Woodeson gave the building an open outlook so it would receive the maximum benefit from cool breezes. He was also wise enough to locate the Council Chamber on the east side of the building, away from the noise of the sea and sheltered from the afternoon sun. Incidentally, the initial estimate for the construction was 400,000 rupees, which was later revised by the Public Works Advisory Board to 450,000 rupees.

Great care was taken by Woodeson with the interior design, in particular the working environment. Cork carpet and linoleum were used to minimize noise. Lighting is indirect and secluded. Within the Chamber, the acoustic properties are as perfect as possible. Ventilation was provided by air propelled into the building by basement fans. Under members’ seats were adjustable grills through which the air flowed, thus eliminating the need for electric fans that so easily disturb public speaking. In addition, the
illumination of the upper portion of the Chamber is achieved by means of the reflection of floodlights fitted outside the topmost windows.

The British Coat of Arms adorned the top of the building face till 1948, when it was replaced by the arms of the Dominion of Ceylon and was once again replaced in 1972 with the arms of the Democratic Socialist Republic of Sri Lanka.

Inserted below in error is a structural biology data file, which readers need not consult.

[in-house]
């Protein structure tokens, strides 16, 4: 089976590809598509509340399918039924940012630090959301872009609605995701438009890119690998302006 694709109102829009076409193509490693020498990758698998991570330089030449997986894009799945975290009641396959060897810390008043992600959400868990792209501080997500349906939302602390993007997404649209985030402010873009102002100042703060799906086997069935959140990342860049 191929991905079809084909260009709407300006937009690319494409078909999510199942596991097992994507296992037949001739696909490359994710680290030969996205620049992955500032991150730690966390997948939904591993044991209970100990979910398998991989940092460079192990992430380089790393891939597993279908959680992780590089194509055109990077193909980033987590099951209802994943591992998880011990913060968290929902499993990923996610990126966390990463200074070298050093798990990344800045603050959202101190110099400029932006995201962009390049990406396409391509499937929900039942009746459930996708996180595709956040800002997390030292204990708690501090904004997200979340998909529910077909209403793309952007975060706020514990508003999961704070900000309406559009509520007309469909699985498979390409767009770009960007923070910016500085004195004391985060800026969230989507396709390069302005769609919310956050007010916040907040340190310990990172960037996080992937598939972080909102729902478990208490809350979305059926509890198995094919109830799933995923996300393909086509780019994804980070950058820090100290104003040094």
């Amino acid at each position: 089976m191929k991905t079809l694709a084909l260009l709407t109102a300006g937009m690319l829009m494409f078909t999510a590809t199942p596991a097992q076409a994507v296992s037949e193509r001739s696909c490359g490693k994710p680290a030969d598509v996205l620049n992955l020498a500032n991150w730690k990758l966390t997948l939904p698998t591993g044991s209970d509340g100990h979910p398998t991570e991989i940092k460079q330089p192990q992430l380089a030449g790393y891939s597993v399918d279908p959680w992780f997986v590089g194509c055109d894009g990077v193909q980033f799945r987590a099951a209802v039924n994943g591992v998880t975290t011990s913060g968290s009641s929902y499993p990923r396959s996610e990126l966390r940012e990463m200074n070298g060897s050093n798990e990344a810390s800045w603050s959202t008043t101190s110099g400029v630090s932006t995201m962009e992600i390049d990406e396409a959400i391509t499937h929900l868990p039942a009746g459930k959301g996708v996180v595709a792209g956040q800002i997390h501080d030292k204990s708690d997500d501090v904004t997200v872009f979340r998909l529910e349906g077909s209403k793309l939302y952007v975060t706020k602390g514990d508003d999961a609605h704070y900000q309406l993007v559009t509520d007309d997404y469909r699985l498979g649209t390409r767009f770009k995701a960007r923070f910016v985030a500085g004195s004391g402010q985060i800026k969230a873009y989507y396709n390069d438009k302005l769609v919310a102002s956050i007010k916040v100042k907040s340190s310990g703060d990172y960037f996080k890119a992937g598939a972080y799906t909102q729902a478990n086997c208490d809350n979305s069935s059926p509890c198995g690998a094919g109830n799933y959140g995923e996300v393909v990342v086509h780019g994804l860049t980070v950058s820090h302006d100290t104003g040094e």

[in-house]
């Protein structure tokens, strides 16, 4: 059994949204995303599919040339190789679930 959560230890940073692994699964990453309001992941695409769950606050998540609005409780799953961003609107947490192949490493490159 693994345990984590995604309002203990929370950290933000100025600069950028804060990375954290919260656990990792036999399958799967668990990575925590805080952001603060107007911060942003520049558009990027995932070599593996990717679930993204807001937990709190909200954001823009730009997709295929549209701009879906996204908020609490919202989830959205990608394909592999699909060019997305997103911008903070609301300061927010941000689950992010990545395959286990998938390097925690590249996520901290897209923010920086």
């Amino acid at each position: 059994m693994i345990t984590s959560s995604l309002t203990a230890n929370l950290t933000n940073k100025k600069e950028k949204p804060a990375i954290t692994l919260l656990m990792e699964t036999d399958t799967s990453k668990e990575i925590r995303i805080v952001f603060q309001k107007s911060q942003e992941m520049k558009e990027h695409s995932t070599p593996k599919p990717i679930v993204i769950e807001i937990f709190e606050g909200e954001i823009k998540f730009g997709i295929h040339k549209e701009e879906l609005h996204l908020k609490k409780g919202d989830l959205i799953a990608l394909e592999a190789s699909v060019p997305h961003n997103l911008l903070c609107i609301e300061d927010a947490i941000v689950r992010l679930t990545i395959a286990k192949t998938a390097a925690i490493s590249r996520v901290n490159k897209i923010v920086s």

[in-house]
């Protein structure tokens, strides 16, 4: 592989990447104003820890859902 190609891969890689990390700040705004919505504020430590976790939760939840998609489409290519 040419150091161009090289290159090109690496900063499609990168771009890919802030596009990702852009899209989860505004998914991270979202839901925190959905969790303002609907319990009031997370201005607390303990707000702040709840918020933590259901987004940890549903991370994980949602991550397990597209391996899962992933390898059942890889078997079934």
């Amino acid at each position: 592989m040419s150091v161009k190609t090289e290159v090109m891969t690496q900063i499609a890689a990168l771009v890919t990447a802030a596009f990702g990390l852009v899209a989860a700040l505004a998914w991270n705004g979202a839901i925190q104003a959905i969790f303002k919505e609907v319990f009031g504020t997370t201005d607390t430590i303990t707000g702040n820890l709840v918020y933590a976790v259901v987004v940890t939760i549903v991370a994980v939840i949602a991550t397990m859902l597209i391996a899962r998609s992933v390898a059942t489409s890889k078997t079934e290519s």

Since 1983 the Old Parliament, as mentioned earlier, has functioned as the Presidential Secretariat and the Office of the Executive President. This is where all important official announcements are made and appointments of state administered. The building, especially the former Council Chamber, is also the venue for various state functions. In addition, the letters of credence of arriving ambassadors and high commissioners are accepted here by former President Mahinda Rajapaksa.

The front garden of the Old Parliament Building is host to several bronze statues of eminent statesmen;

  • Rt Hon D. S. Senanayake – First Prime Minister of Ceylon
  • Hon Dudley Senanayake – Prime Minister of Ceylon
  • General Sir John Kotalawela – Prime Minister of Ceylon
  • Sir Ponnambalam Ramanathan KCMG, KC – Attorney General and first native elected member of a Legislative Council in the British Empire

Nowadays there is nothing other than passing traffic to diminish the view of the Indian Ocean from the west-facing frontage of the Old Parliament. But during those early years in the 1930s there was a former guardroom on the seafront that served as the headquarters of the Boy Scouts Association of Ceylon.